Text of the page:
mark gould

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mark gould
Posted 5 months ago
One relatively simple and cheap change can be made to schooling to reduce opt out and drop out rates.
Hello Kepu Li, I have run these courses and it is not so hard. I design tasks for the students to do like 'design a mouse trap vehicle that can travel as far as possible' and student learn the physics tha goes with that then design, build and report on their car. Different students work at different stages and so it is not so difficult for me. Sometimes student can do different tasks of their own design, eg 1 student did a research project on 'becomin a midwife' because she was interested in that. She learned about biology and other things, while other students were working on diferent tasks. Each task can take from 4 to 8 weeks so I can sit with different groups at different times to help them. It is a little bit hard but not impossible. Most of each class actually ends up doing much the same thing with only a few doing different things. The main point is that as long as they engage in the work, they MUST improve, so they feel succesful, and the more they try the more successful they will be. Each student is always only competing with themselves to improve their position, not competing with anyone else.
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mark gould
Posted 5 months ago
'Drop-outs' vote against school - do they have a good reason?
What you say is a good description of the process of opting out by many students. I would not disagree with it. The problem for me as a long term passionate teacher, is that there is mostly no alternative environment for these opt out students. There is too little recognition of self education. Very few really become successful (by their own and society's definition). Mostly they become the bottom level of society, which isn't usually deserved nor fair, nor useful to society. Education systems need to provide a range of educational environments or be designed so that the environment is ultimately flexible, so that each gets what level of support to become successful they need and will use.
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mark gould
Posted 6 months ago
One relatively simple and cheap change can be made to schooling to reduce opt out and drop out rates.
This is a response to all 3 comments. In my 30 years of teaching and 20 years of being a head of svience in public high schools in Australia, I haven't seen many teachers who didn't want the best for their students. Teachers are positioned to do whatever they do by the system they work under. As far as getting better parents is concerned, this is irrelevant. The parents are the parents and it is no point blaming the children for the parents. Race us likewise irrelevant. An unskilled parent is unskilled in any colour or race. What we need is a system where the weaknesses of the parents are minimised by the system. At the moment the system exacerbates any weaknesses. NOTE that I do not advocate equal outcomes for all. This will never happen. What I am advocating is a system that gives all kids equal access to at least 15 years of quality education regardless of their background by not positioning them too early to think of themselves as failures at school.
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mark gould
Posted 6 months ago
One relatively simple and cheap change can be made to schooling to reduce opt out and drop out rates.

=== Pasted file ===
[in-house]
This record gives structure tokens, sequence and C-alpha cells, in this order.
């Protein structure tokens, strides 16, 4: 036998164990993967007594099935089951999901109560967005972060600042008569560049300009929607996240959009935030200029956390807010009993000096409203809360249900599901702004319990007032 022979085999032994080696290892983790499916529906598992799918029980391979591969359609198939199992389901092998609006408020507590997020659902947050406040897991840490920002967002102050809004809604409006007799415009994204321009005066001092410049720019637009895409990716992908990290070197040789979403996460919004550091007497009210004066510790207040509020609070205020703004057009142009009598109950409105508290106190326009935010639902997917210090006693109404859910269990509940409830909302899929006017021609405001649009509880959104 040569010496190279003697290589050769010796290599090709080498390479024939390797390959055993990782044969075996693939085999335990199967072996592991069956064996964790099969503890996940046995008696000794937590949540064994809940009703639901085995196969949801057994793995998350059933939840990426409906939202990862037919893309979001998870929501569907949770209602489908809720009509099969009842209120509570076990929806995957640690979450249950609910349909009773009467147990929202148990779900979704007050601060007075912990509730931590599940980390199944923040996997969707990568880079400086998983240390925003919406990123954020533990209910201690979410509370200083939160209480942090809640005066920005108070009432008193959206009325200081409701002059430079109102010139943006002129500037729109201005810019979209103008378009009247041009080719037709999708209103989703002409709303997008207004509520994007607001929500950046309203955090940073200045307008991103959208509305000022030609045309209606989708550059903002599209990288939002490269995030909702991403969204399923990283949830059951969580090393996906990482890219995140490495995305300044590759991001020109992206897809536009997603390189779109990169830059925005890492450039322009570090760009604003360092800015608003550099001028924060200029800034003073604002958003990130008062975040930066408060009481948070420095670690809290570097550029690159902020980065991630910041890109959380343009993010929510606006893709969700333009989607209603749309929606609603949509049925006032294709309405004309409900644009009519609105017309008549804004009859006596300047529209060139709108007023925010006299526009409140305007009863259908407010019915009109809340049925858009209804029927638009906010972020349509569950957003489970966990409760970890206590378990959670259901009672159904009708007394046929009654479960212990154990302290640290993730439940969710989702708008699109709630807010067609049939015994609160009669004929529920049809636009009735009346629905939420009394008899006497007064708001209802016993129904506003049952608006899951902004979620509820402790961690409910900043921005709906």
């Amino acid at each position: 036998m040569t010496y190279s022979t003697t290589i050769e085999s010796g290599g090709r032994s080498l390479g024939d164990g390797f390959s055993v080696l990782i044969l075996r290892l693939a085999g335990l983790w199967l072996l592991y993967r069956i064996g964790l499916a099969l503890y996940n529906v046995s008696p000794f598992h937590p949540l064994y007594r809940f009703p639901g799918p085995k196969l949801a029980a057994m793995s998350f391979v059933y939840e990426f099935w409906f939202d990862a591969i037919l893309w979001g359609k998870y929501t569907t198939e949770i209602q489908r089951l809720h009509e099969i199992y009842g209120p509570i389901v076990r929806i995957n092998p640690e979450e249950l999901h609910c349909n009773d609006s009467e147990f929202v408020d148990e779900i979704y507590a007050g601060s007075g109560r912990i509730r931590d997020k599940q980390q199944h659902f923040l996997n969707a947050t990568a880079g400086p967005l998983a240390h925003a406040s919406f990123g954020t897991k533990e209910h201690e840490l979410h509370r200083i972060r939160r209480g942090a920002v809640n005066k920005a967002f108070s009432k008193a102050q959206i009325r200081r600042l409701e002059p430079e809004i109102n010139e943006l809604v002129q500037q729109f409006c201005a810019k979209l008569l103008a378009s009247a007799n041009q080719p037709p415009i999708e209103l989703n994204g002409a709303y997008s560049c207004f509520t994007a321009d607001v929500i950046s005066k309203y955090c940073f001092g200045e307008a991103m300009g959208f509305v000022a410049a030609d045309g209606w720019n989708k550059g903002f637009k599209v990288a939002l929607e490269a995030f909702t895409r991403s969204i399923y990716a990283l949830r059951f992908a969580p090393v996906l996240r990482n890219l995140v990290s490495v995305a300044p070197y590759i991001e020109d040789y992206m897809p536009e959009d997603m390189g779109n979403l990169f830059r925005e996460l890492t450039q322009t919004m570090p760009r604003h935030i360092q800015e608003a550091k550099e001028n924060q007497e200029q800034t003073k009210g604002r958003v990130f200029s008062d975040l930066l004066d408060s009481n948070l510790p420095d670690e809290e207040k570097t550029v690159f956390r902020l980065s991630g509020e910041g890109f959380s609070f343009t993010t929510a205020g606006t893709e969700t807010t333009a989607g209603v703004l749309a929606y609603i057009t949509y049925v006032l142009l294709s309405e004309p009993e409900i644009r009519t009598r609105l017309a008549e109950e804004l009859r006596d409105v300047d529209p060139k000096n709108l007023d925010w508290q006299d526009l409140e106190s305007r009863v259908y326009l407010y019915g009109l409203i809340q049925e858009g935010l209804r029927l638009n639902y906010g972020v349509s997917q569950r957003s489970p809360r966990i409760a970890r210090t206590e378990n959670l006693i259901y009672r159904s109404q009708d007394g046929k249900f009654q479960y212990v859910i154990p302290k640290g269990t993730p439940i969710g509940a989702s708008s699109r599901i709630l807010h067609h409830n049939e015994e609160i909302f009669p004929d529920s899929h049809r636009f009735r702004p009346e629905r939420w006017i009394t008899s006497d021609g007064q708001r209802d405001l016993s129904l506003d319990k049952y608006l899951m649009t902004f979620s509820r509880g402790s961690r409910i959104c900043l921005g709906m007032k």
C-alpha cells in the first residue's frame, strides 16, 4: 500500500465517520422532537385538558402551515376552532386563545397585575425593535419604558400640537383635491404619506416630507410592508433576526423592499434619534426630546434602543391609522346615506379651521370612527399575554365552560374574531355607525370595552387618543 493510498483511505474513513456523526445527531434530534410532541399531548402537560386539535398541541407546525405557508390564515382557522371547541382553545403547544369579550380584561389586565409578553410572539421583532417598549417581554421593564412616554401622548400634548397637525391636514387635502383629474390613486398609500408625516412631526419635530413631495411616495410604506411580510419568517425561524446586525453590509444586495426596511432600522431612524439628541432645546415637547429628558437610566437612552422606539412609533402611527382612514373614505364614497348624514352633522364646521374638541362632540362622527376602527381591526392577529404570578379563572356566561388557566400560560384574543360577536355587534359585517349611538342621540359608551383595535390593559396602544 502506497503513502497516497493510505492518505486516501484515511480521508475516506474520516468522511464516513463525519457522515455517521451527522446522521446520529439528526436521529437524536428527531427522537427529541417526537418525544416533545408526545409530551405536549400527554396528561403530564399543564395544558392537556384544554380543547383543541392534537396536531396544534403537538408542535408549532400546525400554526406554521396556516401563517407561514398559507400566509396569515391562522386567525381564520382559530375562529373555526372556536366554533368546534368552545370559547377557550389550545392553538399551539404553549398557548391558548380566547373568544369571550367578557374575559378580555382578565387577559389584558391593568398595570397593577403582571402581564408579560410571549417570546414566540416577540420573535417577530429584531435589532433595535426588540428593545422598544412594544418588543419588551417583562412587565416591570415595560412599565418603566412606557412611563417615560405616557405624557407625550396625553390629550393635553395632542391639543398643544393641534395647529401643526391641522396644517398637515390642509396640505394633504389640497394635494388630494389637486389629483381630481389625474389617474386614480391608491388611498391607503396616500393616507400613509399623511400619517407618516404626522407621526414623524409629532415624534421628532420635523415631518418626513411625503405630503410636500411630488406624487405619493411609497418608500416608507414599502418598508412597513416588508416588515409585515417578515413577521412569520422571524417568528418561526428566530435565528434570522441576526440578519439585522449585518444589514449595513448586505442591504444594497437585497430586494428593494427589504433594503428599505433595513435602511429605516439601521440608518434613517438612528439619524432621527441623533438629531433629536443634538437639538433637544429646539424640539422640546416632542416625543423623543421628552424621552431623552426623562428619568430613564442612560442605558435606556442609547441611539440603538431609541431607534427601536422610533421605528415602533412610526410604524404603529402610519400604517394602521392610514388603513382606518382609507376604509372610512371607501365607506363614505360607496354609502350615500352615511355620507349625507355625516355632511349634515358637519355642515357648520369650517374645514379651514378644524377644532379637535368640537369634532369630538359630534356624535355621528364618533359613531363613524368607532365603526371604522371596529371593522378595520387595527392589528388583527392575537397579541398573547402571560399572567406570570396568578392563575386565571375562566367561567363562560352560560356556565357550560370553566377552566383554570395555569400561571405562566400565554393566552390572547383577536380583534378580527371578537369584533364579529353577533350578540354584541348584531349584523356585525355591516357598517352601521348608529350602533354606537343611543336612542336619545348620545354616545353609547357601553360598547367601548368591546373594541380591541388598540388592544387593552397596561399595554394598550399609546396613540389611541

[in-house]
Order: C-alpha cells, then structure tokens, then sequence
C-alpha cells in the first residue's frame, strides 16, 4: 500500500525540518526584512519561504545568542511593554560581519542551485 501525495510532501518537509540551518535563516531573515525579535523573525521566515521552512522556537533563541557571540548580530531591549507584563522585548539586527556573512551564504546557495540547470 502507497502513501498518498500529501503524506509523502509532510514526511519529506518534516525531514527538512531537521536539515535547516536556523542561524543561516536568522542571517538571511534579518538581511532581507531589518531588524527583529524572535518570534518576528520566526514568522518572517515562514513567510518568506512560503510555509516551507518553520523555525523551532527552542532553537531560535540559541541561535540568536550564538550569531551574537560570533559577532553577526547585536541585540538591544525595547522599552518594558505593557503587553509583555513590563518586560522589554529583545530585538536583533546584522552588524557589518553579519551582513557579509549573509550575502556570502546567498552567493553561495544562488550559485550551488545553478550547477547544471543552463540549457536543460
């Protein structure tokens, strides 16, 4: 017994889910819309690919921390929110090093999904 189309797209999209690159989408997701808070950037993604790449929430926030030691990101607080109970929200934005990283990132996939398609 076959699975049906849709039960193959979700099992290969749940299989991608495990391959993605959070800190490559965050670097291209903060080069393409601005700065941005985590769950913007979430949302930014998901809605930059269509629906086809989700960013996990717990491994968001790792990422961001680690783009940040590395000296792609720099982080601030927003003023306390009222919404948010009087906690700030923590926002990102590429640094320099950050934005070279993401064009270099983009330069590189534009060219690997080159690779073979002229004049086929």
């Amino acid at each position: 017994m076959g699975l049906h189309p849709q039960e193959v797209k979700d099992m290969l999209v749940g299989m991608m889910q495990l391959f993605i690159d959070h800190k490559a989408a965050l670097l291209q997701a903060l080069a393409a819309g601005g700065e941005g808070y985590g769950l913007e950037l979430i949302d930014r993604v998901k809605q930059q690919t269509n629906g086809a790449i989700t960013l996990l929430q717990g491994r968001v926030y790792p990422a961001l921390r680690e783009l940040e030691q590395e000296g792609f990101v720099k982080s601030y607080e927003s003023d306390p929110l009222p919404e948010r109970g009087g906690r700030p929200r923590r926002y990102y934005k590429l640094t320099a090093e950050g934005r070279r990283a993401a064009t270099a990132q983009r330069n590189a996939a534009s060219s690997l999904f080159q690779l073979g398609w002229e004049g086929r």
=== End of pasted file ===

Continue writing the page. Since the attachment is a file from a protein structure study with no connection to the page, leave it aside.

Bart, I have instituted this form of teaching and grading for a few years until politicians told me I had to stop. It can be done and you are cirrect that it becomes more like self guided learning. In practice what happens is that those who are very motivated drive their own learning quite well. Those who are not particularly motivated allow me to negotiate their learning based on their existing level (level 3, 4 etc). The main point is that some become very motivated, some progress more slowly but almost no-one opts out of the learning. In the system I used previously, a reasonably large proportion of students were opting out by 15 years of age. As far as testing goes, I was not testing much at all. I could make reasonable judgements based on the work they were doing for learning. An example of this would be to design and report on a vehicle powered by a mousetrap that could travel as far as possible. The learning was about physics, and their succes was judged by the discussions, the vehicle and the understandings shown in the report
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mark gould
Posted 6 months ago
One relatively simple and cheap change can be made to schooling to reduce opt out and drop out rates.
Hi Robert. The numbers aren't actually critical at all. The reason I use the numbers is to meet the exoectations of educational policy makers half way. The main point I want to make is to reduce competition in school so that we reduce the unnecessary sense of failure in young students. Numbers in this form meet the needs of politicians and bureaucrats without imposing a sense of shame on students. I know there has been much talk on the need for students to experience failure so i want to clarify what I mean clearly. There are too sorts of failure, one is good and one is bad for mental health. Failure that you meet while working towards something you want is good failure, as long as you have some successes along the way. They are usually more like small setbacks that with more work you can overcome. It is good for people to develop resilience to cope with this type of failure. The bad type of failure is where a student labels themselves as a complete failure because they never or rarely have success and they decide it isn't worth trying anymore. This type of failure needs to be avoided in schools at all costs because it leafs to opting out and dropping out of school in the long run.